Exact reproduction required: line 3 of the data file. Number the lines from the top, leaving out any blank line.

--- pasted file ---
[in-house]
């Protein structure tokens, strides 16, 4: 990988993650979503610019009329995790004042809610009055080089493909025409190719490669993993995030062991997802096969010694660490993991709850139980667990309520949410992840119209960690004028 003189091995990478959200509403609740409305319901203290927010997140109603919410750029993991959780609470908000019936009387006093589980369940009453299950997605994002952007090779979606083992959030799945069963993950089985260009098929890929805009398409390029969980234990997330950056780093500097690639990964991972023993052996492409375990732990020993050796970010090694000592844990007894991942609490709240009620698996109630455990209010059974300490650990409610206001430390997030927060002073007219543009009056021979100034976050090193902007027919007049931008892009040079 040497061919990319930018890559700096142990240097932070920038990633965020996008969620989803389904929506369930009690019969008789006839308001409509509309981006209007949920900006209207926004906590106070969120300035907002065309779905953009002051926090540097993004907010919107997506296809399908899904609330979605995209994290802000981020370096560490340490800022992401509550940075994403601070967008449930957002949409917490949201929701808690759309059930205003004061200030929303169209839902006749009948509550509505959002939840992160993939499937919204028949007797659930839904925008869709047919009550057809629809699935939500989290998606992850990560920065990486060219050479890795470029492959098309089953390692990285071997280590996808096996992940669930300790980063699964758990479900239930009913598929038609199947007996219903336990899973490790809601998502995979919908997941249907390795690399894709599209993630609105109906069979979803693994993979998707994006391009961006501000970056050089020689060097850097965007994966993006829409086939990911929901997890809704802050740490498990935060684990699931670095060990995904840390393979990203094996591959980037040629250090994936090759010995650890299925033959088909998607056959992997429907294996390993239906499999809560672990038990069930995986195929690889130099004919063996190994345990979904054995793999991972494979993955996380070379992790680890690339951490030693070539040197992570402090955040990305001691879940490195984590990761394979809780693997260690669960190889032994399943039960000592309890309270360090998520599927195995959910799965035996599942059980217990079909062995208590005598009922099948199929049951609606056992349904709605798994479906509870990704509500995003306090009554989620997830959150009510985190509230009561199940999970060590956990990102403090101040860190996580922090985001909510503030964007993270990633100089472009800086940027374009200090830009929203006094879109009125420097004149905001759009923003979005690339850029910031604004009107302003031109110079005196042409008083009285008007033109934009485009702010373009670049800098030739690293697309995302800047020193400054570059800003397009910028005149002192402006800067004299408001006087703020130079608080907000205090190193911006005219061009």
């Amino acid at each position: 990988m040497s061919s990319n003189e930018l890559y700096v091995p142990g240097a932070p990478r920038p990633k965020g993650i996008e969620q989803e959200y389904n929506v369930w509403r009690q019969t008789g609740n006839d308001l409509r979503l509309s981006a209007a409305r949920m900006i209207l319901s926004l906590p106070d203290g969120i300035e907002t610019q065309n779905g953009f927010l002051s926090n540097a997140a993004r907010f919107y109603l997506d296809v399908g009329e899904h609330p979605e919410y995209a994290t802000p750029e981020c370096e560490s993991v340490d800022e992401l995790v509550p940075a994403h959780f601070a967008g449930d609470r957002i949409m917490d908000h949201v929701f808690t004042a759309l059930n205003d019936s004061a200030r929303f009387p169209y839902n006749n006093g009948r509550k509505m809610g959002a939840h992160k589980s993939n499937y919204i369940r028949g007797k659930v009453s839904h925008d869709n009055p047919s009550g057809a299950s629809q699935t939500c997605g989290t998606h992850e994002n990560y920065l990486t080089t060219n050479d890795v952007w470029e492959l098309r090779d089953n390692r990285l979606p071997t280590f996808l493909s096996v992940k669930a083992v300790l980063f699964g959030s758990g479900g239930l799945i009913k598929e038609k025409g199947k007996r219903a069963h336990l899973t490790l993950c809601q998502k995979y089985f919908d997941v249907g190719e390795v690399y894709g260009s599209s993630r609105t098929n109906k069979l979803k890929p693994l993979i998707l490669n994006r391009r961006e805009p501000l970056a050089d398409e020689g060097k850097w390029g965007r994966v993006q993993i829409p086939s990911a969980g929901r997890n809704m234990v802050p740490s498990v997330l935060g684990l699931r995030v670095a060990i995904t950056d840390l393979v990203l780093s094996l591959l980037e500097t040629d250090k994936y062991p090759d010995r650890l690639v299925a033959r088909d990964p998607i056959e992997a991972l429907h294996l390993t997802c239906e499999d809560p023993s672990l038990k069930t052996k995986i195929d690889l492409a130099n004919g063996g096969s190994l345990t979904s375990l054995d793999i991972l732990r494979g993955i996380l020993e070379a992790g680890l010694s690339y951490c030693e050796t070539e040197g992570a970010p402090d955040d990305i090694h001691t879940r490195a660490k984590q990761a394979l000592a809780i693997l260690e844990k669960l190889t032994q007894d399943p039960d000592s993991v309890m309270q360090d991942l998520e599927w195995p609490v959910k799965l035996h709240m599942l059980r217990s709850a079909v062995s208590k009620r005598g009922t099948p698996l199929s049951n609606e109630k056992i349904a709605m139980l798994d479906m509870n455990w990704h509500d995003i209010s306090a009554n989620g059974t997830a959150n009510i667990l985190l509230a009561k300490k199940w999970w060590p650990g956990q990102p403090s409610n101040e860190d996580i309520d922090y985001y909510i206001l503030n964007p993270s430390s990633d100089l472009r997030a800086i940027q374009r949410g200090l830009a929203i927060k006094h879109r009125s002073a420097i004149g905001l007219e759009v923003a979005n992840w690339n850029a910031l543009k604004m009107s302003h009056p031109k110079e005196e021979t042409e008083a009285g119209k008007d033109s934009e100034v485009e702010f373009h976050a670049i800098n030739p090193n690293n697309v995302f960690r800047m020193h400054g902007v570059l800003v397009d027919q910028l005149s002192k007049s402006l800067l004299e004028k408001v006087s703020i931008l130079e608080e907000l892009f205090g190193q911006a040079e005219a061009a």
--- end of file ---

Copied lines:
């Amino acid at each position: 990988m040497s061919s990319n003189e930018l890559y700096v091995p142990g240097a932070p990478r920038p990633k965020g993650i996008e969620q989803e959200y389904n929506v369930w509403r009690q019969t008789g609740n006839d308001l409509r979503l509309s981006a209007a409305r949920m900006i209207l319901s926004l906590p106070d203290g969120i300035e907002t610019q065309n779905g953009f927010l002051s926090n540097a997140a993004r907010f919107y109603l997506d296809v399908g009329e899904h609330p979605e919410y995209a994290t802000p750029e981020c370096e560490s993991v340490d800022e992401l995790v509550p940075a994403h959780f601070a967008g449930d609470r957002i949409m917490d908000h949201v929701f808690t004042a759309l059930n205003d019936s004061a200030r929303f009387p169209y839902n006749n006093g009948r509550k509505m809610g959002a939840h992160k589980s993939n499937y919204i369940r028949g007797k659930v009453s839904h925008d869709n009055p047919s009550g057809a299950s629809q699935t939500c997605g989290t998606h992850e994002n990560y920065l990486t080089t060219n050479d890795v952007w470029e492959l098309r090779d089953n390692r990285l979606p071997t280590f996808l493909s096996v992940k669930a083992v300790l980063f699964g959030s758990g479900g239930l799945i009913k598929e038609k025409g199947k007996r219903a069963h336990l899973t490790l993950c809601q998502k995979y089985f919908d997941v249907g190719e390795v690399y894709g260009s599209s993630r609105t098929n109906k069979l979803k890929p693994l993979i998707l490669n994006r391009r961006e805009p501000l970056a050089d398409e020689g060097k850097w390029g965007r994966v993006q993993i829409p086939s990911a969980g929901r997890n809704m234990v802050p740490s498990v997330l935060g684990l699931r995030v670095a060990i995904t950056d840390l393979v990203l780093s094996l591959l980037e500097t040629d250090k994936y062991p090759d010995r650890l690639v299925a033959r088909d990964p998607i056959e992997a991972l429907h294996l390993t997802c239906e499999d809560p023993s672990l038990k069930t052996k995986i195929d690889l492409a130099n004919g063996g096969s190994l345990t979904s375990l054995d793999i991972l732990r494979g993955i996380l020993e070379a992790g680890l010694s690339y951490c030693e050796t070539e040197g992570a970010p402090d955040d990305i090694h001691t879940r490195a660490k984590q990761a394979l000592a809780i693997l260690e844990k669960l190889t032994q007894d399943p039960d000592s993991v309890m309270q360090d991942l998520e599927w195995p609490v959910k799965l035996h709240m599942l059980r217990s709850a079909v062995s208590k009620r005598g009922t099948p698996l199929s049951n609606e109630k056992i349904a709605m139980l798994d479906m509870n455990w990704h509500d995003i209010s306090a009554n989620g059974t997830a959150n009510i667990l985190l509230a009561k300490k199940w999970w060590p650990g956990q990102p403090s409610n101040e860190d996580i309520d922090y985001y909510i206001l503030n964007p993270s430390s990633d100089l472009r997030a800086i940027q374009r949410g200090l830009a929203i927060k006094h879109r009125s002073a420097i004149g905001l007219e759009v923003a979005n992840w690339n850029a910031l543009k604004m009107s302003h009056p031109k110079e005196e021979t042409e008083a009285g119209k008007d033109s934009e100034v485009e702010f373009h976050a670049i800098n030739p090193n690293n697309v995302f960690r800047m020193h400054g902007v570059l800003v397009d027919q910028l005149s002192k007049s402006l800067l004299e004028k408001v006087s703020i931008l130079e608080e907000l892009f205090g190193q911006a040079e005219a061009a």